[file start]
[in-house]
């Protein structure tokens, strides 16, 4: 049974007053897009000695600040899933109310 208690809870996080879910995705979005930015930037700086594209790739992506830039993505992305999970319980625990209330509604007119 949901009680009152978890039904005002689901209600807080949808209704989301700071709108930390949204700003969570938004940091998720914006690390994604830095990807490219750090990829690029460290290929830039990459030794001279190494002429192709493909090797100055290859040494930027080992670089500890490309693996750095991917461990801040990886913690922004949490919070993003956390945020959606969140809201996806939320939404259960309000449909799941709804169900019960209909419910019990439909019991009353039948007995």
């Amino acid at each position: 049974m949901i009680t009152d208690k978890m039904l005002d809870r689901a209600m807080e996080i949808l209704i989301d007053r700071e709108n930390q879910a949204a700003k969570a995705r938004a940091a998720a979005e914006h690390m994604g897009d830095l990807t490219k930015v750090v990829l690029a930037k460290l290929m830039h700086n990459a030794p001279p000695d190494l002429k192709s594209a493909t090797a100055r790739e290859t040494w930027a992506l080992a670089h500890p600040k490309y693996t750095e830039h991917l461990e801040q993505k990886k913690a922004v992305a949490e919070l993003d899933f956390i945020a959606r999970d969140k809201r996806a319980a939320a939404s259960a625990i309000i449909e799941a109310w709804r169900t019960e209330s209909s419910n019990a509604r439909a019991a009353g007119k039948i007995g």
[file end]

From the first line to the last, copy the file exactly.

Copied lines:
[in-house]
């Protein structure tokens, strides 16, 4: 049974007053897009000695600040899933109310 208690809870996080879910995705979005930015930037700086594209790739992506830039993505992305999970319980625990209330509604007119 949901009680009152978890039904005002689901209600807080949808209704989301700071709108930390949204700003969570938004940091998720914006690390994604830095990807490219750090990829690029460290290929830039990459030794001279190494002429192709493909090797100055290859040494930027080992670089500890490309693996750095991917461990801040990886913690922004949490919070993003956390945020959606969140809201996806939320939404259960309000449909799941709804169900019960209909419910019990439909019991009353039948007995």
């Amino acid at each position: 049974m949901i009680t009152d208690k978890m039904l005002d809870r689901a209600m807080e996080i949808l209704i989301d007053r700071e709108n930390q879910a949204a700003k969570a995705r938004a940091a998720a979005e914006h690390m994604g897009d830095l990807t490219k930015v750090v990829l690029a930037k460290l290929m830039h700086n990459a030794p001279p000695d190494l002429k192709s594209a493909t090797a100055r790739e290859t040494w930027a992506l080992a670089h500890p600040k490309y693996t750095e830039h991917l461990e801040q993505k990886k913690a922004v992305a949490e919070l993003d899933f956390i945020a959606r999970d969140k809201r996806a319980a939320a939404s259960a625990i309000i449909e799941a109310w709804r169900t019960e209330s209909s419910n019990a509604r439909a019991a009353g007119k039948i007995g």